If you have studied religion in American life -- either as a reporter or in history classes -- then you have had to wrestle with the complex and fascinating role that the black church plays in African-American communities, large and small, rural and urban.
Obviously, black churches and their charismatic leaders have always been politically active at the local, regional and national levels. In the second half of the 20th Century, most of that activism has taken place inside the structures of the Democratic Party.
Thus, most reporters think of African-American Christians as loyal Democrats. Period.
However, if you have followed the debates about who is, and who isn't, an "evangelical" these days, you know that lots of African-American churchgoers fit quite comfortably -- on doctrinal issues -- in the true "evangelical" camp. This is one reason why it's so misleading to use the "evangelical" label as another way of saying "white, Republican conservatives."
What about issues in which doctrine and politics have been known to clash? Take abortion, for example. Or flash back to 2008, when black voters in California voted overwhelmingly for Barack Obama's White House bid AND also voted to oppose same-sex marriage. As the Washington Post noted at that time:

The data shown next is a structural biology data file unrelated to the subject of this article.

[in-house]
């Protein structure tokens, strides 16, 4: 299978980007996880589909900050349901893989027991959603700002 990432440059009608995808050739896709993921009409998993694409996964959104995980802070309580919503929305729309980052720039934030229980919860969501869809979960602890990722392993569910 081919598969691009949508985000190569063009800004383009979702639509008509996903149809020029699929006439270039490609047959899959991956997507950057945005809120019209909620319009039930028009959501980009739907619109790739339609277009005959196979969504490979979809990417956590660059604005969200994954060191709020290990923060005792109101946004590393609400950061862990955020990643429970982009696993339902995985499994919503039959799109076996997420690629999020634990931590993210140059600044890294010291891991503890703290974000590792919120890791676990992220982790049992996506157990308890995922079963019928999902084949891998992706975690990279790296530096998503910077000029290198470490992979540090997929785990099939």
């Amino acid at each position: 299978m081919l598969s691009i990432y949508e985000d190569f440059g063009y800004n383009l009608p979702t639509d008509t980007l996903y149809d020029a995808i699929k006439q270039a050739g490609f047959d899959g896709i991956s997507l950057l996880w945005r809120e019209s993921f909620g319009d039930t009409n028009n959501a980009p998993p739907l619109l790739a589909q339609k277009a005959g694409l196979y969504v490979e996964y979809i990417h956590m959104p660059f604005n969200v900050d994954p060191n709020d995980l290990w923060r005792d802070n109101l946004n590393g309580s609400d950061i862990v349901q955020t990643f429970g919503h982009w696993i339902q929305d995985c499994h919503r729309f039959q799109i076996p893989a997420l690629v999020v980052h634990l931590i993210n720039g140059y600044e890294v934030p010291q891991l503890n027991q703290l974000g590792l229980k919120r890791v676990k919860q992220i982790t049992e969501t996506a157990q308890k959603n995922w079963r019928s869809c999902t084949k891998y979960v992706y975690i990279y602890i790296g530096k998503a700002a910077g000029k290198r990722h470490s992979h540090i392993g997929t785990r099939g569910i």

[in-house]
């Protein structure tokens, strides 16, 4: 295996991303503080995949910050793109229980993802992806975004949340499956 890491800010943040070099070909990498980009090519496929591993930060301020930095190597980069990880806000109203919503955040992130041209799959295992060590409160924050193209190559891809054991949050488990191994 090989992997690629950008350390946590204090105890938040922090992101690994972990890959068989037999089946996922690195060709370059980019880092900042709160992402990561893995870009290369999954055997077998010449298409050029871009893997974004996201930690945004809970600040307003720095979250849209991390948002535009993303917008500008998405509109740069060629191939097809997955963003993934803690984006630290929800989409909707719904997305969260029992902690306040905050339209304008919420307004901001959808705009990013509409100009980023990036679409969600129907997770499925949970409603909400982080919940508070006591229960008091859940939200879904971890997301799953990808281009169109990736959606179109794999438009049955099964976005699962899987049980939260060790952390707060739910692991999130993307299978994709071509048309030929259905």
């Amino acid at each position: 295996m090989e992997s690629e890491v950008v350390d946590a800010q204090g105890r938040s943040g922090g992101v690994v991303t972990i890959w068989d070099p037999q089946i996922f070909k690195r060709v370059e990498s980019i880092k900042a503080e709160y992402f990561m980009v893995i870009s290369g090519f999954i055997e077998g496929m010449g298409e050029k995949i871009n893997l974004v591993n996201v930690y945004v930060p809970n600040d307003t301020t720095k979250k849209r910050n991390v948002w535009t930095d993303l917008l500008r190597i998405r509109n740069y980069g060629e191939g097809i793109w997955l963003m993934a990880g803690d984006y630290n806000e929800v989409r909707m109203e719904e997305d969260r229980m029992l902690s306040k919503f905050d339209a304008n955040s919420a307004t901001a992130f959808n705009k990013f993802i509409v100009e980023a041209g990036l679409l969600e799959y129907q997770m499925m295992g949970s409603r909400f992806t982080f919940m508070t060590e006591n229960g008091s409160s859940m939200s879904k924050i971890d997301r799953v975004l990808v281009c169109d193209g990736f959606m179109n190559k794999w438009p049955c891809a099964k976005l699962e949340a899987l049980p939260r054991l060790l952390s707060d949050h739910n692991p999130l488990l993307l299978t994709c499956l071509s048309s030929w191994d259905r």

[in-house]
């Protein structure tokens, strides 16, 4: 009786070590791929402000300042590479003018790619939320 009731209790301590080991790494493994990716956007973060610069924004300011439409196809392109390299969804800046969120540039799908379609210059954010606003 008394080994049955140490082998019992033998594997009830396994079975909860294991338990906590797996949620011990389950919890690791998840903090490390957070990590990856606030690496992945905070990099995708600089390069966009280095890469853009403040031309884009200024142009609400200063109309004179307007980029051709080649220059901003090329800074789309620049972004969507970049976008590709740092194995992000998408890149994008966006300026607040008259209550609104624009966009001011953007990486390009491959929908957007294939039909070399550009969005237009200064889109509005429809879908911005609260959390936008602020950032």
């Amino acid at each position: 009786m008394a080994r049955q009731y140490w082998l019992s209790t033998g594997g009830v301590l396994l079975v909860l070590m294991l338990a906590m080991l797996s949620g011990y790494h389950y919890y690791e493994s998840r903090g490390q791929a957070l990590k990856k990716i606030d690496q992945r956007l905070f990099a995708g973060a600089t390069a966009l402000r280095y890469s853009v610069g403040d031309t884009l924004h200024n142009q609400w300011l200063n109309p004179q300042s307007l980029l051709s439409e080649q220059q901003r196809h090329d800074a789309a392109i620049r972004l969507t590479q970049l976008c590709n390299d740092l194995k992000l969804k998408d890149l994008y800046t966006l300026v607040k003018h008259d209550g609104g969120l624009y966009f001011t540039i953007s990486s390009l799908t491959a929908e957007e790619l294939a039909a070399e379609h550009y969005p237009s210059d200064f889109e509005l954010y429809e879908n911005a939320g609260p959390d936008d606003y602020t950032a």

The outcome that placed two pillars of the Democratic coalition -- minorities and gays -- at opposite ends of an emotional issue sparked street protests in Los Angeles and a candlelight vigil in San Francisco. To gay rights advocates, the issue was one of civil rights. ...
That appeal ran head-on into a well-funded and well-framed advertising campaign in favor of the ban -- and the deeply ingrained religious beliefs of an African American community that largely declined to see the issue through a prism of equality.
This brings me to a recent New York Times story that ran with this headline: "In Trump’s Remarks, Black Churches See a Nation Backsliding." The key question: Did this story seek to diversity, in terms of the kinds of churches that reporters visited? Here is the overture for this long political feature story, which was built on reporting in Washington; Atlanta; Kansas City, Mo.; Miami; and Brockton, Mass.
WASHINGTON -- In the middle of a rousing rendition of “We Shall Overcome” on Sunday morning, Marty Austin Lamar, the music director of the Metropolitan African Methodist Episcopal Church, made a sudden change to the lyrics.
“O.K., we are not afraid, but replace ‘someday’ with ‘today,’” he told the congregation.
The worshipers sang back: “We are not afraid today.”
On the day before Martin Luther King’s Birthday, African-American churchgoers gathered as they always do, to pray, give thanks and reflect on the state of race in America. But after a disheartening week and an even more disheartening year, black Americans interviewed on Sunday said they were struggling to comprehend what was happening in a country that so recently had an African-American president.
I am not, of course, surprised that most of the black-church people quoted in this story are upset with Donald Trump. However, I was surprised that the Times team thought that it had surveyed a wide and diverse set of voices in African-American church pews.